The boy and his great grandmother lived in his aunt’s apartment, who, according to his personal file, was not fond of the boy. Their host’s poor attitude towards him became the reason why his great grandmother gave little Kirill to the Safonovo orphanage.

Whenever a child leaves their family or foster care for the orphanage, our specialists are sure to always meet with them. After examining and talking with Kirill, it became clear that his family is very important to him. The Homelike project team got to work on the case and started to look for his family.

The address of Kirill’s grandmother on his father’s side was given in his personal file. This is where Alina Kiprich, the project’s conselor, headed.

The boy’s uncle was living in the apartment. For a long while, the man couldn’t understand who she was talking about – he had never seen Kirill – but when he figured it out, he helped find Dmitry, the boy’s father.

His father was overjoyed to hear news of his son. Dmitry told us that he had tried to see his boy, but due to the strained relationship with Kirill’s mother, nothing ever worked out. When Alina told him that the boy was fine and they could meet (for the first time in his life!), his father was truly happy.

Work is now underway to prepare the boy to meet his father.

In these cases, children oftentimes may harbor resentment towards their parents, not wish to talk to them, or simply not understand. Using special techniques, the project’s psychologists are helping the boy sort out his emotions, understand the situation, and prepare for the meet up.

Of course, there hasn’t been any talk of Dmitry taking Kirill from the orphanage, but we hope that the family reunion and long-awaited meeting will soon take place!

Mar 14, 2017

Good news from Shatalovo orphanage!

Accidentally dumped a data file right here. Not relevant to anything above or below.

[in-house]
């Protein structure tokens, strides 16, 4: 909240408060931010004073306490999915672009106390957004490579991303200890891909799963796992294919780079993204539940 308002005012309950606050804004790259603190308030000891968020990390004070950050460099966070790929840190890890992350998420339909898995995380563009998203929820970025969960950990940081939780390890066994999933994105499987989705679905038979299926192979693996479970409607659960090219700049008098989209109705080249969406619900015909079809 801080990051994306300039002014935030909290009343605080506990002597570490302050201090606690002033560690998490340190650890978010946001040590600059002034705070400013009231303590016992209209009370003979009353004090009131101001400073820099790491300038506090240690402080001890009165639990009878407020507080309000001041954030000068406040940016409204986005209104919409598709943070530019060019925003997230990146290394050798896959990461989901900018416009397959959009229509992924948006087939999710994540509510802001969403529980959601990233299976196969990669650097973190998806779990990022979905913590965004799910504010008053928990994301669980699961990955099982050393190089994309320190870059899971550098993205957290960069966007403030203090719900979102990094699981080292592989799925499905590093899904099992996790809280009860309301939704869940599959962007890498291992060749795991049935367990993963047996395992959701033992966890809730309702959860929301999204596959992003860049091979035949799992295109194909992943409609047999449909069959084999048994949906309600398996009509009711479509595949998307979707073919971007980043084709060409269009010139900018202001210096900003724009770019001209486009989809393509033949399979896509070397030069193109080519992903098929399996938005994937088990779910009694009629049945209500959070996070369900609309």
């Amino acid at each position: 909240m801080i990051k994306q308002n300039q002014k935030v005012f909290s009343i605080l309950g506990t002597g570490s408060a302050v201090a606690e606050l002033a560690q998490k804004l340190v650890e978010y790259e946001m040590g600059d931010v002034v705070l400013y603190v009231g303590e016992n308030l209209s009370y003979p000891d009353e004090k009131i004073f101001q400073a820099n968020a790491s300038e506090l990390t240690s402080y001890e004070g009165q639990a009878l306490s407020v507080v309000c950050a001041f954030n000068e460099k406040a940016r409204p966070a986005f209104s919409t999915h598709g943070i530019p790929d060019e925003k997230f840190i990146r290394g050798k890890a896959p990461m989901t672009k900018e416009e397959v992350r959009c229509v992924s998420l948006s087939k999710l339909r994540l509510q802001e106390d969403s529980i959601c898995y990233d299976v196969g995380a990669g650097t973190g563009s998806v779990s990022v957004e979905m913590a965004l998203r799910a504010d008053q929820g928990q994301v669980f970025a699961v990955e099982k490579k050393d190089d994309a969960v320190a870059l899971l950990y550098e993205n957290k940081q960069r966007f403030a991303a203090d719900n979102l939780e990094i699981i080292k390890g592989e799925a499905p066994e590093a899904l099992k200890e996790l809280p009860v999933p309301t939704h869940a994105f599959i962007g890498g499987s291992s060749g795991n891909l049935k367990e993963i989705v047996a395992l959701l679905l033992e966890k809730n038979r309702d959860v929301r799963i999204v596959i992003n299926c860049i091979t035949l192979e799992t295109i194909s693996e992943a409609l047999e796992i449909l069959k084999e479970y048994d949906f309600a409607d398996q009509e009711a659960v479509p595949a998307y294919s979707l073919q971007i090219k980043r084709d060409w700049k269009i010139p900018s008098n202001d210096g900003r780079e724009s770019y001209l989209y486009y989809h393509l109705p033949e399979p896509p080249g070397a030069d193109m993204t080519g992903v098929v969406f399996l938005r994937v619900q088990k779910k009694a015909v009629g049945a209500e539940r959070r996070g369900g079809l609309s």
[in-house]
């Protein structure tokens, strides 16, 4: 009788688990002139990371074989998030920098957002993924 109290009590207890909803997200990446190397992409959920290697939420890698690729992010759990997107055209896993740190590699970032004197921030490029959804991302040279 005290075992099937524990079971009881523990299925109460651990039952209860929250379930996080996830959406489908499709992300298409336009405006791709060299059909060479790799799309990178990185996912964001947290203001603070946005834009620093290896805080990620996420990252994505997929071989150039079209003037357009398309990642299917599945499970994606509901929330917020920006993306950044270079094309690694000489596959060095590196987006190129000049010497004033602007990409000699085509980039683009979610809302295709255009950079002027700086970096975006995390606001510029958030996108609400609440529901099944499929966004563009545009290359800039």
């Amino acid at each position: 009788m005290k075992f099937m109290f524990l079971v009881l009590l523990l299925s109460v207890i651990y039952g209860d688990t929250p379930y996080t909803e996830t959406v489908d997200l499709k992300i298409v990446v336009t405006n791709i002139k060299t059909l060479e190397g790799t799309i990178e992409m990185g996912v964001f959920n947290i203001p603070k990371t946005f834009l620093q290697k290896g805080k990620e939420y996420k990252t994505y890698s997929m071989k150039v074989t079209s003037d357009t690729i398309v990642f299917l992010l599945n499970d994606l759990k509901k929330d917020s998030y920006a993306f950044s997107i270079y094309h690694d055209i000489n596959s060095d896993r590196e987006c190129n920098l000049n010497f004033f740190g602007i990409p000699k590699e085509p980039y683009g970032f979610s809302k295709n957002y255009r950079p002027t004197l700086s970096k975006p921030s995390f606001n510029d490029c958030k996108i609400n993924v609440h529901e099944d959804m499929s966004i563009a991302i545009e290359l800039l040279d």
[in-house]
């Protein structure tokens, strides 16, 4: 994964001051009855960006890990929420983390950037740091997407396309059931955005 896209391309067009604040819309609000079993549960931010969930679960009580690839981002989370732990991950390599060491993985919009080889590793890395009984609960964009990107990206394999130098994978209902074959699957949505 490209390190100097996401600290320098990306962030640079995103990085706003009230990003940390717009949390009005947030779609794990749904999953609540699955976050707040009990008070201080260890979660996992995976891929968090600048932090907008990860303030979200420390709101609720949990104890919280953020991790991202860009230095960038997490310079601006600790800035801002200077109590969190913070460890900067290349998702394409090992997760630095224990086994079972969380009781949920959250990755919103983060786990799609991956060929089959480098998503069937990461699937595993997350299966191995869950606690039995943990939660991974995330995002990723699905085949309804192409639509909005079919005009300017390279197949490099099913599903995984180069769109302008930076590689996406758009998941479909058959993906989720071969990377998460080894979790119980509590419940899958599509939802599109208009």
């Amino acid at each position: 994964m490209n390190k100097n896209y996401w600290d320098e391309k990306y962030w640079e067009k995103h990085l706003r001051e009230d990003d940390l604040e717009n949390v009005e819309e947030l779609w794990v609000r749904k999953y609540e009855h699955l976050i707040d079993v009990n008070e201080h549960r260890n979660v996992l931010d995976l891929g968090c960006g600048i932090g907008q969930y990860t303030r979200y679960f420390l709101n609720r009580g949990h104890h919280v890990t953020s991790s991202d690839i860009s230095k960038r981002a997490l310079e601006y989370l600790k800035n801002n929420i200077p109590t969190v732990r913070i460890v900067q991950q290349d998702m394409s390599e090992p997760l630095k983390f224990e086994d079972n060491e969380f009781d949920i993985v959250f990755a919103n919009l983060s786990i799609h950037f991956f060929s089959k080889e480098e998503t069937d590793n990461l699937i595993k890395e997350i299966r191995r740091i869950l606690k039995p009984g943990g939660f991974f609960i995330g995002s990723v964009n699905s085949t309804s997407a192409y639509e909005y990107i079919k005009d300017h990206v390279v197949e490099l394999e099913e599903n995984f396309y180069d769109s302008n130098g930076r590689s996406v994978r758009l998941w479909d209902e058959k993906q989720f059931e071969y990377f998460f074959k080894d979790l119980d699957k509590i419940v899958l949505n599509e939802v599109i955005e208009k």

A brother and a sister have returned to their family after six months in the orphanage. This happened thanks to the sincere desire of their parents to turn things around, the careful work of the orphanage psychologist, and the Deti Nashi Foundation.

Six months ago, the children were removed from their family by court order and were placed in Shatalovo orphanage. The poor financial standing of the family, the employment difficulties of the mother, unsatisfactory living conditions, and arrears in rent served as the pretext for that situation.

Statistically, the majority of parents dramatically reduce the frequency of communication with children who stay in a residential care facility for more than two months. As a rule, time works against the reunification of the family.

However, in the described case, the mother regularly visited her son and daughter, and their stepfather also kept in touch. The orphanage psychologist conducted a series of tests with the children, which showed that:

- the children really missed their mother;

- the children are attached to their stepfather and he plays an important role in their lives;

- the children's stay in the orphanage was causing them far greater harm than the conditions in which they lived at home.

Of course, the experts of the Deti Nashi Foundation took on this case!

After three months of working together with parents, the situation of the family is as follows: the issues with employment have been resolved, cosmetic repairs have been made to the apartment, and the family is being provided with psychological support.

The children are home; the family is reunited; and we do hope that everything will be all right!